Does Brexit offer the chance for UK to push climate action to new heights?

Despite mounting fears over the potential threats Brexit poses to the UK's green economy, industry leaders have claimed that leaving the EU could provide the nation with opportunities to innovate in order to remain a global leader in the sustainability sphere.

Cheshire claimed that sustainability issues would be dealt with as nationally and globally “important” post-Brexit

Cheshire claimed that sustainability issues would be dealt with as nationally and globally “important” post-Brexit

Speaking at the annual Green Alliance debate in London on Tuesday (May 29), panellists including Barclays chair Sir Ian Cheshire and European Climate Foundation chief executive Laurence Tubiana concluded that while the UK will not automatically maintain its status as a climate leader post-Brexit, a “clean” and “green” Brexit will offer the nation a new sustainability challenge ripe with opportunities for businesses and politicians alike.

A recurring topic during the debate was trade deals, with Cheshire, Tubiana and event chair Evan Davies all suggesting that the UK’s ability to arrange new trade deals post-Brexit will mean it can embed sustainability targets within them, proving not just its own leadership but encouraging other countries to boost their standards.

While Tubiana called for the main targets of the Paris Agreement to be enshrined in any future UK-EU trade deal as “a way for the UK to lead Europe once again”, delegates suggested they could go one step further than mapping out a 2C trajectory.

Cheshire insisted that the removal of Brussels-based trading standards laws from the UK would not result in a “race to the bottom” with trade deals where products adhere to more lenient sustainability criteria, both imported and produced.

He claimed that business leaders and politicians would not be in favour of conceding to lower standards to make it easier and quicker to close deals, noting that the public are “quick to block” shifts to reduce sustainability standards.

“One of the reasons the UK has led in this space is that time and time again, the public have pushed politicians to do something they were possibly not that keen to do,” Cheshire said. “In a world where Britain might be losing its influence in other areas, as long as we have a government where all parties come together to make this national [climate] agenda, I think we still have an opportunity to put this on the global agenda.”

Citing the role the public and the “Blue Planet effect” had to play in Theresa May’s plan to ban plastic straws, Cheshire claimed that sustainability issues would be dealt with as nationally and globally “important” post-Brexit. He also emphasised the importance of the UK’s All-Party Parliamentary Climate Change Group in catalysing cross-party scrutiny on sustainability agendas.

Tubiana, who was instrumental in the Paris Agreement negotiations as France’s ambassador to COP21 in 2015, claimed Britain should be “admired” due to its position as the first G7 economy to ban new coal plants and phase out existing ones; setting 2050 climate targets and carrying out a full economic climate risk assessment.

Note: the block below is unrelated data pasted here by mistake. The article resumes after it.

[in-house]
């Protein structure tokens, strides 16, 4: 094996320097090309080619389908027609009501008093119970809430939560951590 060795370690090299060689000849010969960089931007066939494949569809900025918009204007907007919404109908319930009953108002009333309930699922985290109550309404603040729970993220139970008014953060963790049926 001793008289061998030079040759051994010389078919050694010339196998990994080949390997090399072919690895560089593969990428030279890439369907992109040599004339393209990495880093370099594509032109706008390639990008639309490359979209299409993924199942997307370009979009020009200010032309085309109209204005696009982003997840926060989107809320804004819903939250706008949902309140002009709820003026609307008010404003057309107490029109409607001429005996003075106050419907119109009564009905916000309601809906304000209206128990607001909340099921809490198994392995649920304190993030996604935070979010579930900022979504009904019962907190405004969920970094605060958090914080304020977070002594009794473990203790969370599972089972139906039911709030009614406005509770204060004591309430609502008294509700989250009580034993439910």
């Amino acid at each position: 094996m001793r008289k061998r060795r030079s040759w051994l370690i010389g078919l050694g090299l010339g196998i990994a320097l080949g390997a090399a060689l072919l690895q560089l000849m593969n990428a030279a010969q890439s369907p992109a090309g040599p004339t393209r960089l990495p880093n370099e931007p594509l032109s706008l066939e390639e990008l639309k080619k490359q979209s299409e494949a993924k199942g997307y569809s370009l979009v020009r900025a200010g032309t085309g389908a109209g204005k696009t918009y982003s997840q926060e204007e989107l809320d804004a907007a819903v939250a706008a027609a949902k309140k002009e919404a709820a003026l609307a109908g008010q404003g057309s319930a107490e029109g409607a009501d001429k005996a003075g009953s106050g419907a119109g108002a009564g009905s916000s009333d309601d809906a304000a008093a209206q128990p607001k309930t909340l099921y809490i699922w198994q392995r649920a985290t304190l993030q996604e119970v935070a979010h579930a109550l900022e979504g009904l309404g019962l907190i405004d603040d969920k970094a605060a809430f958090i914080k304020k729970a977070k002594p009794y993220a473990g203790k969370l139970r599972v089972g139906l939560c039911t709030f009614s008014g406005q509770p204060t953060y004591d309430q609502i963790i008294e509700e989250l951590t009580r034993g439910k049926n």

“The UK has always been a true global leader for climate and the environment, and you did not need the EU to make that happen,” Tubiana said. However, the European Climate Foundation chief executive concluded that the UK could not “automatically continue being an enthusiastic leader in this sector” and would have to find “innovative” ways to lead the continent and the world once more.

Green finance opportunity 

While worries around watered-down standards in trade deals remain a cause for concern for some green groups, the Government has at least acknowledged the growing trend towards green finance through its launch of the Green Finance Taskforce last year, committing to recommendations by the Financial Stability Board's Task Force on Climate-related Financial Disclosures (TCFD).

Since the launch of the Taskforce, a string of High Street banks have increased investments in green business projects, with Lloyds TSB launching a £2bn Clean Growth Finance scheme; Barclays introducing dedicated green trade loans and Natwest pledging to deliver £10bn of lending to UK renewable energy and energy-efficiency projects by 2020.

“Genuinely financing a transition to a green economy is going to be something that the Brits are pretty good at and will have an opportunity to play at on the world stage in an area where we are at an advantage,” Cheshire added.

His observation provided an alternative take in the wake of concerns the banking industry is failing to disclose and take action on climate-related risks, leading the panel to conclude that while Brexit as a whole has led to Britain’s position as a global sustainability leader being left in limbo, the nation should continue to assert its position by accelerating progress in certain sectors.  

“While Brexit does not remove the need for brave policies, the more we can find manageable areas and identify pockets of where remaining a climate leader is very doable, we can succeed,” Cheshire added. “We have to tackle it in bite-sized chunks rather than seeing it as mission impossible.”

Sarah George


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Brexit | Energy Efficiency | green economy | The Paris Agreement | Green Policy

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